Revisiting Vampire Survivors – is this what we want?

The more time Vampire Survivors has been part of the gaming landscape, the more I find myself questioning my feelings towards it. Because I’m starting to feel like it simultaneously represents some of the very best and absolute worst things about gaming in 2022.

On the good side of things, Vampire Survivors a great example of a small, independently developed, low-budget project becoming a massive viral success, primarily through word of mouth initially. It brings to mind the classic days of the 1980s’ “bedroom programmers”, who could blast out a game in a surprisingly short timeframe, release it on cassette for a couple of quid, and have it sell extremely well to young computer enthusiasts looking to spend their pocket money on something.

Vampire Survivors

On top of that, it’s a solidly designed game with a decent difficulty curve and some indisputably satisfying mechanics. There’s plenty of variety, and that variety has only increased over time as the creator poncle has continued to support the game over the course of its Early Access period on Steam — since the last time I played it, Vampire Survivors has added several new levels, some new characters, a selection of new weapons and some refinements to the interface to make some of the game’s more obtuse elements — primarily the “weapon evolution” system — less difficult to discover.

On the other hand, Vampire Survivors is also a textbook example of the “grind as gameplay” formula that both PC and mobile gamers seem inexplicably attached to through so-called “incremental” or “idle” games.

Vampire Survivors is a game that, while it does feature elements of player progression over time through continued engagement, can ultimately feel kind of pointless. You can never reasonably “win” — even if you survive for a full half hour (or 15 minutes on the exceedingly tedious “bonus” stage, in which you mostly fight non-moving trees and plants) every level concludes with your death at the hands of a deliberately overpowered Reaper enemy. There’s no scoring mechanic to track your continued improvement; you either survive for the full amount of time, or you don’t — though you might unlock a few achievements along the way.

Vampire Survivors

On top of that, Vampire Survivors’ Early Access model means that those regularly added updates also mean that there’s never a “best” time to play, because the next update is always just around the corner. The game is never finished, because those players who no-life the game and get all its achievements within an hour of a new update dropping are constantly demanding “more content”, lest they brand it a “dead game” that the “dev has abandoned”.

I like Vampire Survivors — at least I did when I first played it. Its simple gameplay and the inherent variation in the randomised elements each time you play makes for an enjoyable experience if you want to while away a bit of time with something that isn’t too demanding. But at the same time, I’ve found the experience increasingly empty-feeling each time I play it — to such a degree that even while exploring the latest updates in preparation to write this piece today, I found myself actively questioning whether I was actually having fun playing the game, or if I was just playing it because it was there in front of me.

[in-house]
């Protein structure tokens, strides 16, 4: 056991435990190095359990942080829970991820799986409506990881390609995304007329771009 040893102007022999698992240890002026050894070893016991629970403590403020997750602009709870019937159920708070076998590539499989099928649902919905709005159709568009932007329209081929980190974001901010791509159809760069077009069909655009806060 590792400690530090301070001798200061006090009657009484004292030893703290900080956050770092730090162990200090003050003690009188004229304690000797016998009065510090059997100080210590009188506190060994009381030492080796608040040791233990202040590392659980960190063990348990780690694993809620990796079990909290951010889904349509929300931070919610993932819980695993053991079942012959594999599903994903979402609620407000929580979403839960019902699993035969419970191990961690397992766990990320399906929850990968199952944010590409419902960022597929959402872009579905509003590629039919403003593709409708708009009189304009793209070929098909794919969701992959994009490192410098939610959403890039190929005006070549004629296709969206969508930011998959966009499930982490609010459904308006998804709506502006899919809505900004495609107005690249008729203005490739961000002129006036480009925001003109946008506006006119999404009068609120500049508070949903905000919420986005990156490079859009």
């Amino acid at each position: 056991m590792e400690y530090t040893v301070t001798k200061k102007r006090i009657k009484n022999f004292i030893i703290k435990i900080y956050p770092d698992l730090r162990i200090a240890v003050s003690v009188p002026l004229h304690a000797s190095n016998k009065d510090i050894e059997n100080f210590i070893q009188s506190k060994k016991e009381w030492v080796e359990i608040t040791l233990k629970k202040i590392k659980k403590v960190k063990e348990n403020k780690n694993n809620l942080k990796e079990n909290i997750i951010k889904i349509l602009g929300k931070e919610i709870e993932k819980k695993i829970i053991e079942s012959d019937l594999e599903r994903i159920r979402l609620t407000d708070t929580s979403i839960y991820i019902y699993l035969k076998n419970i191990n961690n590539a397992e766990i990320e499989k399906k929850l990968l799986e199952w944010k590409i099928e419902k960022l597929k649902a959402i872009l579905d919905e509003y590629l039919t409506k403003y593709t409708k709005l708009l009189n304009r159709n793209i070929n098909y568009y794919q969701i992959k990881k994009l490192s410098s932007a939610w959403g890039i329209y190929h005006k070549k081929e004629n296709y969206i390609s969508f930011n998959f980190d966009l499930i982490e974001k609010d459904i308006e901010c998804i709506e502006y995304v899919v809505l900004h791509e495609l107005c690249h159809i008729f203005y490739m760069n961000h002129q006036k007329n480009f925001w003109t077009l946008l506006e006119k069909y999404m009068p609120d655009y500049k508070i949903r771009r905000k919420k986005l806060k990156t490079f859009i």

Engaging with something “because it’s there” has become an increasing part of many people’s daily digital media consumption over the course of the last few years. TikTok (and other platforms’ attempts to imitate its success, such as YouTube Shorts and Instagram Reels) has normalised the idea of idly, passively swiping your way through an endless stream of pointless, vapid and asinine content for no other reason than “because it’s there”. And the fact we refer to this as “consuming content” speaks volumes about what a mindless waste of time it is.

Vampire Survivors

While Vampire Survivors offers a little more mental and physical engagement than endless videos of angry white women arguing with themselves and people who aren’t funny believing they are the best comedians in the world, I still ultimately find myself thinking about it in the same way: isn’t there something else I’d rather be doing? More often than not, the answer is “yes” — even when I’m in the mood for a more casual experience.

Despite ostensibly being something of an idle, timewaster sort of experience, Vampire Survivors actually makes surprising demands on your time; as previously noted, most levels require you to commit at least half an hour to “complete” them, and unless you’re uncommonly skilled or extremely lucky with your item drops, it’ll likely take an attempt or two to be able to reliably survive for that full 30 minutes. And even then, I find the sense of satisfaction at “beating” a level to be quite a bit less than the relief I feel that the session is over.

For me, if I have that sort of time available to me, more often than not I’ll want to play something more substantial — and if I’m in the mood for a casual game, I’ll either boot up a retro arcade-style title that is designed to last a couple of minutes at most, or I’ll plump for something like one of the Pretty Girls games, where each individual stage is a couple of minutes, but I can play for as long as I want if I find myself in the mood to keep going.

Even with the indisputably good parts of Vampire Survivors, then, I find myself questioning whether this is what we really want from our gaming in 2022. Because while your own personal mileage may vary, I’m not sure it’s what I want any more.

Vampire Survivors is available now on Steam.

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Pete Davison
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